I answer that, Vengeance is lawful and virtuous so far as it tends to the prevention of evil. Now some who are not influenced by motive of virtue are prevented from committing sin, through fear of losing those things which they love more than those they obtain by sinning, else fear would be no restraint to sin. Consequently vengeance for sin should be taken by depriving a man of what he loves most. Now the things which man loves most are life, bodily safety, his own freedom, and external goods such as riches, his country and his good name. Wherefore, according to Augustine’s reckoning (De Civ. Dei xxi), Tully writes that the laws recognize eight kinds of punishment: namely, death, whereby man is deprived of life; stripes, retaliation, or the loss of eye for eye, whereby man forfeits his bodily safety; slavery, and imprisonment, whereby he is deprived of freedom; exile whereby he is banished from his country; fines, whereby he is mulcted in his riches; ignominy, whereby he loses his good name.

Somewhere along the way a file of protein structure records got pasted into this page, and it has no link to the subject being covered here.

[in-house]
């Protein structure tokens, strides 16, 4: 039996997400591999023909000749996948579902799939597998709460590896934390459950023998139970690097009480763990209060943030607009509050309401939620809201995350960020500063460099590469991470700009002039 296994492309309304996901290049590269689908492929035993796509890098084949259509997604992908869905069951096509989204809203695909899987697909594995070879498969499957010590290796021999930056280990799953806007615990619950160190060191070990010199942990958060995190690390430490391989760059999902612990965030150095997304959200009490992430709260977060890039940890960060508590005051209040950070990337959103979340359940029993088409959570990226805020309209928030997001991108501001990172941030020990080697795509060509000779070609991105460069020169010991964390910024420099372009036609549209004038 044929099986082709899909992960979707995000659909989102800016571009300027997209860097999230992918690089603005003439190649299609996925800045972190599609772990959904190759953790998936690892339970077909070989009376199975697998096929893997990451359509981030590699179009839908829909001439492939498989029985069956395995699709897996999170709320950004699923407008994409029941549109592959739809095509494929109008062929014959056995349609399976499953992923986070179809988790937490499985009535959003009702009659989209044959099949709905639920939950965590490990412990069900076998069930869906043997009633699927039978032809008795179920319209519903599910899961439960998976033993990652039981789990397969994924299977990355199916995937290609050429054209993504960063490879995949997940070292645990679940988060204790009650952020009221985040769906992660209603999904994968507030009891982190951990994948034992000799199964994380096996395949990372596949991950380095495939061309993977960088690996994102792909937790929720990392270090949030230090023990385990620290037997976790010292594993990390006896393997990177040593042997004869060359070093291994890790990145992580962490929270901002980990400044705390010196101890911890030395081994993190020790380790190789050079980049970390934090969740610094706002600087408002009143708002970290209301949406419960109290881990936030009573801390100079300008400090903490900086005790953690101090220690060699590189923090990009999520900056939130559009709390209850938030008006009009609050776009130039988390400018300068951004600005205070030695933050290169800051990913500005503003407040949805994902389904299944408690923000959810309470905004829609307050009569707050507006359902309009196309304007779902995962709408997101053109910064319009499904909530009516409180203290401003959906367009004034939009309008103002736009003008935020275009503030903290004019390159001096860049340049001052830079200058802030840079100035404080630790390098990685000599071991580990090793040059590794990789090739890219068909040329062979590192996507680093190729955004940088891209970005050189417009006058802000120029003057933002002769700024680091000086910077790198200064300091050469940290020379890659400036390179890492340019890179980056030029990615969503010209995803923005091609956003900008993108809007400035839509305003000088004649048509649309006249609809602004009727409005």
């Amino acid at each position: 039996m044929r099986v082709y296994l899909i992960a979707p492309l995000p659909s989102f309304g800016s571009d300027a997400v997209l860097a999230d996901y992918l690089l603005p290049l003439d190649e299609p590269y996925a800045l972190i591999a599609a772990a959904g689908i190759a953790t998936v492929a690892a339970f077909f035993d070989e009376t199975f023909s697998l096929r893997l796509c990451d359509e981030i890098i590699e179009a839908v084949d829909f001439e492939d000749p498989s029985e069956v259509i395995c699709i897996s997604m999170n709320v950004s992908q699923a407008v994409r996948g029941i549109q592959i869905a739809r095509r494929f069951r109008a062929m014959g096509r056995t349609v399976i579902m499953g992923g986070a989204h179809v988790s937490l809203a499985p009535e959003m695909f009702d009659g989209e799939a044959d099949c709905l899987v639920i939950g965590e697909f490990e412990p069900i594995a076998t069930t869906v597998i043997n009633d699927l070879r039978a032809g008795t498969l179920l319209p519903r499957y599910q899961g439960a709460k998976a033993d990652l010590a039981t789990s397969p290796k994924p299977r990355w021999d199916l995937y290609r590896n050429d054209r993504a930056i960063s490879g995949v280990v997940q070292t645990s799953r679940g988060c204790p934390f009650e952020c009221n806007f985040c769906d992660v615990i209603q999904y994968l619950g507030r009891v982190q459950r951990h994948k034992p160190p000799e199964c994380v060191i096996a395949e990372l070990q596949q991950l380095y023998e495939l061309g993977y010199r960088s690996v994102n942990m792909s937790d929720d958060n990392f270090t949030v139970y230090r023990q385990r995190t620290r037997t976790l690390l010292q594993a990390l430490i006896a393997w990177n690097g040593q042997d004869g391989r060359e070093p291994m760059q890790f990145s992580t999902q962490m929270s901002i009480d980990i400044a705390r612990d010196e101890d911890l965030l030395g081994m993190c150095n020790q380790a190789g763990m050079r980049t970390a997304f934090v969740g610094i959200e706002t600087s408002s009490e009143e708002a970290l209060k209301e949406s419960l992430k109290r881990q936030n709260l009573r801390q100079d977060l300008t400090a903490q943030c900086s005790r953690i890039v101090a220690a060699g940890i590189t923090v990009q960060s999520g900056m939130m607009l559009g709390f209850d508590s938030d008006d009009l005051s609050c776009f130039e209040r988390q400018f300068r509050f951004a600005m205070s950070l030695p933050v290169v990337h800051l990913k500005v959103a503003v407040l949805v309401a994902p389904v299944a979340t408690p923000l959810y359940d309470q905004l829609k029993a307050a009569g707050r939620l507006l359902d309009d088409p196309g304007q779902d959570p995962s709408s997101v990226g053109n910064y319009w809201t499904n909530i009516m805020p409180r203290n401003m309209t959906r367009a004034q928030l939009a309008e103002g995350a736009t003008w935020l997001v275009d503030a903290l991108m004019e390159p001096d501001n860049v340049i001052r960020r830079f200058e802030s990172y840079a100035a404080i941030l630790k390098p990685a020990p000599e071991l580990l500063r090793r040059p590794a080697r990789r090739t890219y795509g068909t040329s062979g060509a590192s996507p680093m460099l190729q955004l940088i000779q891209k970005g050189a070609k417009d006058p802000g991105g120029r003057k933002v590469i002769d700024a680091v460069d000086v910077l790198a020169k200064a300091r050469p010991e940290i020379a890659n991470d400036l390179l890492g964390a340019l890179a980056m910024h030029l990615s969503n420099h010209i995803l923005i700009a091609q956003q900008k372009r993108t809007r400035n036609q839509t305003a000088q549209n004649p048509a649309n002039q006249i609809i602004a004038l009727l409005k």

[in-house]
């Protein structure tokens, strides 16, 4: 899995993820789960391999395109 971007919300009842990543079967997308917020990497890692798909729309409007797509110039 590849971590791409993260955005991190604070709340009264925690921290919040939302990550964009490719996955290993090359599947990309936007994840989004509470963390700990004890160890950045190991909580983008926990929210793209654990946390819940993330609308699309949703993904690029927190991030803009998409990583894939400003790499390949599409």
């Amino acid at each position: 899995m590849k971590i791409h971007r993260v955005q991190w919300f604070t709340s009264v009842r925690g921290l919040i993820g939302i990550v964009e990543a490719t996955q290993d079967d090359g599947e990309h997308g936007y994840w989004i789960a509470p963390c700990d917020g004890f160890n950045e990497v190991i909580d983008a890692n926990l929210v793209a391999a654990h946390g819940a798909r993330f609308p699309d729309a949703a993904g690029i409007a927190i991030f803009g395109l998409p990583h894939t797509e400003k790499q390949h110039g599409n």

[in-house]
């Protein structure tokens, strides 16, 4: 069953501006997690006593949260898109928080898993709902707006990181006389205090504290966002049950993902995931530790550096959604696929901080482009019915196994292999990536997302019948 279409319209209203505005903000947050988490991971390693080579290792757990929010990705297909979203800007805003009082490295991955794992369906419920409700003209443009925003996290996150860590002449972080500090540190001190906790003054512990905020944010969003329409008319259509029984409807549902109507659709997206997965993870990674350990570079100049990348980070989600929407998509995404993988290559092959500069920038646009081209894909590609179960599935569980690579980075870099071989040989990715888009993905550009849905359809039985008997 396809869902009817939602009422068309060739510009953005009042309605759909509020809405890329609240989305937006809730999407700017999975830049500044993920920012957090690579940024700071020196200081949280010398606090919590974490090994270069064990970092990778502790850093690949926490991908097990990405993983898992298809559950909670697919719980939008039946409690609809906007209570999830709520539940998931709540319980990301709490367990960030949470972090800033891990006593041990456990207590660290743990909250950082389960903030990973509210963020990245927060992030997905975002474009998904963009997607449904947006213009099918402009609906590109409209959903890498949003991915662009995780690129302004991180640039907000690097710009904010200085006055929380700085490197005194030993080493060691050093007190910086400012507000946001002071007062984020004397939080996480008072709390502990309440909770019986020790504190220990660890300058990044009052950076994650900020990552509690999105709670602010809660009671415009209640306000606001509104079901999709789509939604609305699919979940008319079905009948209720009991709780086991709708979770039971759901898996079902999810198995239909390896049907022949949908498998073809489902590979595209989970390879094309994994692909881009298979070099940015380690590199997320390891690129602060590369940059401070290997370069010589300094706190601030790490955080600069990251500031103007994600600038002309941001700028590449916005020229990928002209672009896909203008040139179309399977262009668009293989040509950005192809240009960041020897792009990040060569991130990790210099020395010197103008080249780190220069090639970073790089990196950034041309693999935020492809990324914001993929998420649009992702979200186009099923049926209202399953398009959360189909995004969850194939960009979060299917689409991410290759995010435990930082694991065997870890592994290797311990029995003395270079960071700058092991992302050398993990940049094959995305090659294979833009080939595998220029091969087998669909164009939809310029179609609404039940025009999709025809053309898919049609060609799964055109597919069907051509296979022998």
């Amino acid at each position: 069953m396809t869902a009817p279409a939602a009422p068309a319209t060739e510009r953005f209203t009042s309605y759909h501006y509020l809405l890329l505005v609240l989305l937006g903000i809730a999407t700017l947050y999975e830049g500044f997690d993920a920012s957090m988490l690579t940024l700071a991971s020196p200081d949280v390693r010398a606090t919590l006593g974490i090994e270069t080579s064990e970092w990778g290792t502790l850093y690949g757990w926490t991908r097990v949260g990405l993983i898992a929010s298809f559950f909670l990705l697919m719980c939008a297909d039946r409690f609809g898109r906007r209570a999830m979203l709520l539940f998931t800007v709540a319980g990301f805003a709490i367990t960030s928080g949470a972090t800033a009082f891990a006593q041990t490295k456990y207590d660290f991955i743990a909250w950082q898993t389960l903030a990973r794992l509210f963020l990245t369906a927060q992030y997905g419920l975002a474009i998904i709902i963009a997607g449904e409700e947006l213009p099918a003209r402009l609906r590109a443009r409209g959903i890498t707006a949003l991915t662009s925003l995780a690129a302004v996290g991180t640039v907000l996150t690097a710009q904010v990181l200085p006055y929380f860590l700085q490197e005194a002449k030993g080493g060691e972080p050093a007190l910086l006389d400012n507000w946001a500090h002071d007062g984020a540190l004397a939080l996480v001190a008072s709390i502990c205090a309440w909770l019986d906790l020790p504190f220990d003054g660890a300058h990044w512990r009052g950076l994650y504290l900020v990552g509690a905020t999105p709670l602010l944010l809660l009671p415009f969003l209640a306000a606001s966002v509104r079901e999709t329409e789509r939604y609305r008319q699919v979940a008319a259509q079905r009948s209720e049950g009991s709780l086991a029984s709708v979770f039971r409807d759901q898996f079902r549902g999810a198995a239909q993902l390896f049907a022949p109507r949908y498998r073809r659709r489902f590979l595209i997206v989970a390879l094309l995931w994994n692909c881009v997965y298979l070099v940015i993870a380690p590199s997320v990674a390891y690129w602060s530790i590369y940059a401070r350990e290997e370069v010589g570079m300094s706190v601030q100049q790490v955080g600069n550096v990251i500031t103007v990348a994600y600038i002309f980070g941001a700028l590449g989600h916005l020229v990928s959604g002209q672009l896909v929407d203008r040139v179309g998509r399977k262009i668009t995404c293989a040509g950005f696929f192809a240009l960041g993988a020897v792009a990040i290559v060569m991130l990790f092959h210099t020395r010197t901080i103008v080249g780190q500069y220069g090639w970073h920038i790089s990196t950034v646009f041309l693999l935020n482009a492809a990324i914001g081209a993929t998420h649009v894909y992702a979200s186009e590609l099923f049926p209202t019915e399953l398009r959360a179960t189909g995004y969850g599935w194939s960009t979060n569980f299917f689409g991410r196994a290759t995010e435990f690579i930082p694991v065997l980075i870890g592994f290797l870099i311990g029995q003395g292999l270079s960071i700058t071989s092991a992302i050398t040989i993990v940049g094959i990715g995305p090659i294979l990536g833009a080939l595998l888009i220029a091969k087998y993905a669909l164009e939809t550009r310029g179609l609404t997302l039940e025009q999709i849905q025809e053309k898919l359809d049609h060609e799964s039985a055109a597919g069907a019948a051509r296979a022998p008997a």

Ad primum ergo dicendum quod dominus prohibet eradicari zizania quando timetur ne simul cum eis eradicetur et triticum. Sed quandoque possunt eradicari mali per mortem non solum sine periculo, sed etiam cum magna utilitate bonorum. Et ideo in tali casu potest poena mortis peccatoribus infligi.
Reply Obj. 1: Our Lord forbids the uprooting of the cockle, when there is fear lest the wheat be uprooted together with it. But sometimes the wicked can be uprooted by death, not only without danger, but even with great profit, to the good. Wherefore in such a case the punishment of death may be inflicted on sinners.
Ad secundum dicendum quod omnes peccantes mortaliter digni sunt morte aeterna quantum ad futuram retributionem, quae est secundum veritatem divini iudicii. Sed poenae praesentis vitae sunt magis medicinales. Et ideo illis solis peccatis poena mortis infligitur quae in gravem perniciem aliorum cedunt.
Reply Obj. 2: All who sin mortally are deserving of eternal death, as regards future retribution, which is in accordance with the truth of the divine judgment. But the punishments of this life are more of a medicinal character; wherefore the punishment of death is inflicted on those sins alone which conduce to the grave undoing of others.
Ad tertium dicendum quod quando simul cum culpa innotescit et poena, vel mortis vel quaecumque alia quam homo horret, ex hoc ipso voluntas eius a peccando abstrahitur, quia plus terret poena quam alliciat exemplum culpae.
Reply Obj. 3: The very fact that the punishment, whether of death or of any kind that is fearsome to man, is made known at the same time as the sin, makes man’s will averse to sin: because the fear of punishment is greater than the enticement of the example of sin.